On November 23, 2009, I wrote "Boerne Champion is underrated!" . They are no longer such as the new EN Top 10 Rankings have them catapulting from being not ranked to #5 in the city. That is what happens when you beat Steele convincingly on their own court. Champions' success is no surprise to those that took time to see their dynamic duo; Hilary Lumpkin and JOHNATHAN TATE!
I took a poll of local teams and their dynamic duos. In that poll, I grouped Lumpkin with Paige Grandjean. While Grandjean is a good player, it is her coach that compliments Lumpkin. The same way Jay's coach Mike Floyd lets his star, Erica Donovan, shine or Wagners coach Tina Camacho puts the fate of her team in the hands of her star, Len'Nique Brown, Johnathan Tate's offense lives and dies with Hillary Lumpkin. Last night against Steele, she not only lived but did so at the expense of the two time state semifinalists.
Lumpkin is not your traditional point guard. She rarely dribbles with her left hand and frequently has her head down while dribbling. Her jump shot is not text book by any means. It has a hitch in it that defies the conventional wisdom of shooting. She has the confidence(or lack of focus to naysayers) to do a little dance while laughing immediately before tip off and throughout the game. Her neon colored shoes are as loud as her heckling mother in the crowd. All these quirky things leaves one to underestimate Lumpkin. That is until the game starts! Try these numbers:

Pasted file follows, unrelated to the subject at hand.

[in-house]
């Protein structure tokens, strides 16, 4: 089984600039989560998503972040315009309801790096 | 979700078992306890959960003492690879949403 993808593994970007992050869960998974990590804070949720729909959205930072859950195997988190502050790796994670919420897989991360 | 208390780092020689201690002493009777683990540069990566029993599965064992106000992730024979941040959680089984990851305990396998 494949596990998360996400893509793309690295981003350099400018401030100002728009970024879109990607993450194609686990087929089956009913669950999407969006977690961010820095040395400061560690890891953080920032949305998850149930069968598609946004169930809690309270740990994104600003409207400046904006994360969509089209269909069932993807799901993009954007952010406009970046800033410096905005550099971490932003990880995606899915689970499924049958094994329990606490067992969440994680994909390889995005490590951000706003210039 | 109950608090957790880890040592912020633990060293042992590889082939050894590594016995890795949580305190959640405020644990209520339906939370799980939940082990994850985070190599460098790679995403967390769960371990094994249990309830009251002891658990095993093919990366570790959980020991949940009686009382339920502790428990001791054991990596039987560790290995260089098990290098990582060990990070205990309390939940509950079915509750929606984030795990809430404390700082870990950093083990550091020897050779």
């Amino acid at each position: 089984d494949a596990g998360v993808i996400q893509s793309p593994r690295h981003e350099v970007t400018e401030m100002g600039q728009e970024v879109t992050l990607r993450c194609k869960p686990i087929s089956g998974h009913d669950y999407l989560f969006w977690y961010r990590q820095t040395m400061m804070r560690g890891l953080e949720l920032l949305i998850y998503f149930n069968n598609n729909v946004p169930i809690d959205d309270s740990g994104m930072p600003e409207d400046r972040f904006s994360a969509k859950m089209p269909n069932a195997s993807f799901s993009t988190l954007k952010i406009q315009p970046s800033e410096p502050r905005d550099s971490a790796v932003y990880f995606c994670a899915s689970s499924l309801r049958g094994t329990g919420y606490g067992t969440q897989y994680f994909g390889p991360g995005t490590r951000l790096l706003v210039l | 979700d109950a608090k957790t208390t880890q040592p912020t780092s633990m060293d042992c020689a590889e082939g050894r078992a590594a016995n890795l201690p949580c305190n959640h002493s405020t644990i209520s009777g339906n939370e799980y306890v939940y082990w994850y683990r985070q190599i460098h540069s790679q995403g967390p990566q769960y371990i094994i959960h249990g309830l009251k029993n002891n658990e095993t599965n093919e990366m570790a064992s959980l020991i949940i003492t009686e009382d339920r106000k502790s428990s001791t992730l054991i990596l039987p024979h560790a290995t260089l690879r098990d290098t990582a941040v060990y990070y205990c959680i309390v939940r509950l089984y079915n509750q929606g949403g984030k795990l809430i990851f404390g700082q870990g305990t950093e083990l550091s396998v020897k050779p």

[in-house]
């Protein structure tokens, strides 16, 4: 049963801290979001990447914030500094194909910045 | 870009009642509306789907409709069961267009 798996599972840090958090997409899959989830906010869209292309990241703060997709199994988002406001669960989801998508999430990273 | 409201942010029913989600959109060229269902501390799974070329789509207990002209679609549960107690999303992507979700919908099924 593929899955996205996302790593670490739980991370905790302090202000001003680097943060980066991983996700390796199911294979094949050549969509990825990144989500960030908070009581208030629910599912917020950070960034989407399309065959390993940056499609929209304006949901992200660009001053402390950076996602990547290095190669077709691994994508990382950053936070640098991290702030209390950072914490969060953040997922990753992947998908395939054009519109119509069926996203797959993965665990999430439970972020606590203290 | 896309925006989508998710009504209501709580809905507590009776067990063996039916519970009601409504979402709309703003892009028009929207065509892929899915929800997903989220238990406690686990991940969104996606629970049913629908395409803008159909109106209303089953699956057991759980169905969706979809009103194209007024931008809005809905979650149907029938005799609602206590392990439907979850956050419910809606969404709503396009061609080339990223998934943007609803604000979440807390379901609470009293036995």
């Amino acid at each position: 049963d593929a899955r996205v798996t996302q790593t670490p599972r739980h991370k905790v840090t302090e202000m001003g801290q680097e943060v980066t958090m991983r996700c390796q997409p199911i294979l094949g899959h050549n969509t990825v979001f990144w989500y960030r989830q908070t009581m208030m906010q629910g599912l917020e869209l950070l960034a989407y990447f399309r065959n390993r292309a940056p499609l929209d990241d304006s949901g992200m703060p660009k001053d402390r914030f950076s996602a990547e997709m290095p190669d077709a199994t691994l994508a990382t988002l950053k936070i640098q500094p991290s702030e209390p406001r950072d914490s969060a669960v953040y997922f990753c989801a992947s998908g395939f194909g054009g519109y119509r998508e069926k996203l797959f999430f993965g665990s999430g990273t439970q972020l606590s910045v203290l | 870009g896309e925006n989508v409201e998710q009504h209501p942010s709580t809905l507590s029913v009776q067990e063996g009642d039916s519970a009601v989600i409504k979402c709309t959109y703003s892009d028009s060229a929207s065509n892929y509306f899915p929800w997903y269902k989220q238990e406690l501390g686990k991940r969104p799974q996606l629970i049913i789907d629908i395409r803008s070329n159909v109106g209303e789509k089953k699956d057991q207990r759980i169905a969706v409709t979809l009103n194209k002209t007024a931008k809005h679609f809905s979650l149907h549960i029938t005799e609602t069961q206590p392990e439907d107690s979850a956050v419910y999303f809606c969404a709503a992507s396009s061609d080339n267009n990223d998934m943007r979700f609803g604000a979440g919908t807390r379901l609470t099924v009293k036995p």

vs. Jay(then ranked #1 in city)- 10 points and 3 assists in a low scoring close loss 44-38
vs. Stevens( then ranked in the city)- 10 and 3 assists in a low scoring win- 49-37
vs New Braunfels(ranked #4 in city) 18 and 4 assists in close loss 49-45
vs Madison- 18 points on 12 shots a blowout win
vs Roosevelt(then ranked in the city) 5 points and 7 assists in a snail paced loss 33-28
vs Reagan(then ranked in the city) 11 points 5 assists in a close loss 46-43
These numbers are not gaudy but do illustrate that fact Lumpkin PRODUCES. The above mentioned teams are either highly ranked or led by Division 1 bound stars. Last night's game was her most impressive thus far. Lumpkin faced three Division 1 caliber guards and did not blink an eye. She faced a full court press featuring one of the best on-ball defenders in the city in Southern Illinois bound, Olivia Patterson, one of the best and quickest young guards in the city in Elena Gumbs and the female version of Usain Bolt in the Tennessee bound, Meighan Simmons. All Lumpkin did was go out and handle the ball 90% of the time while scoring 20 points against this pressure, all while leading her team to a win in hostile territory. If the city had relay races featuring the back courts of girls basketball teams, Steele would smoke everybody. They are that fast! However, this track speed athleticism did not stop Lumpkin from LIVING in the paint. Steele could NOT stay in front of her. She broke down defenders and "Steve Nashed" the defense repeatedly. Like Nash, Lumpkin does a great job of penetrating and stride stopping while establishing her outside foot as her pivot foot. She then uses the defenders momentum against them as she pivots away from pressure for an easy score. It is a great tool to have when playing against athletic defenders and Nash has made a living using the move. Lumpkin used it to perfection and her D'Antoni enjoyed every minute.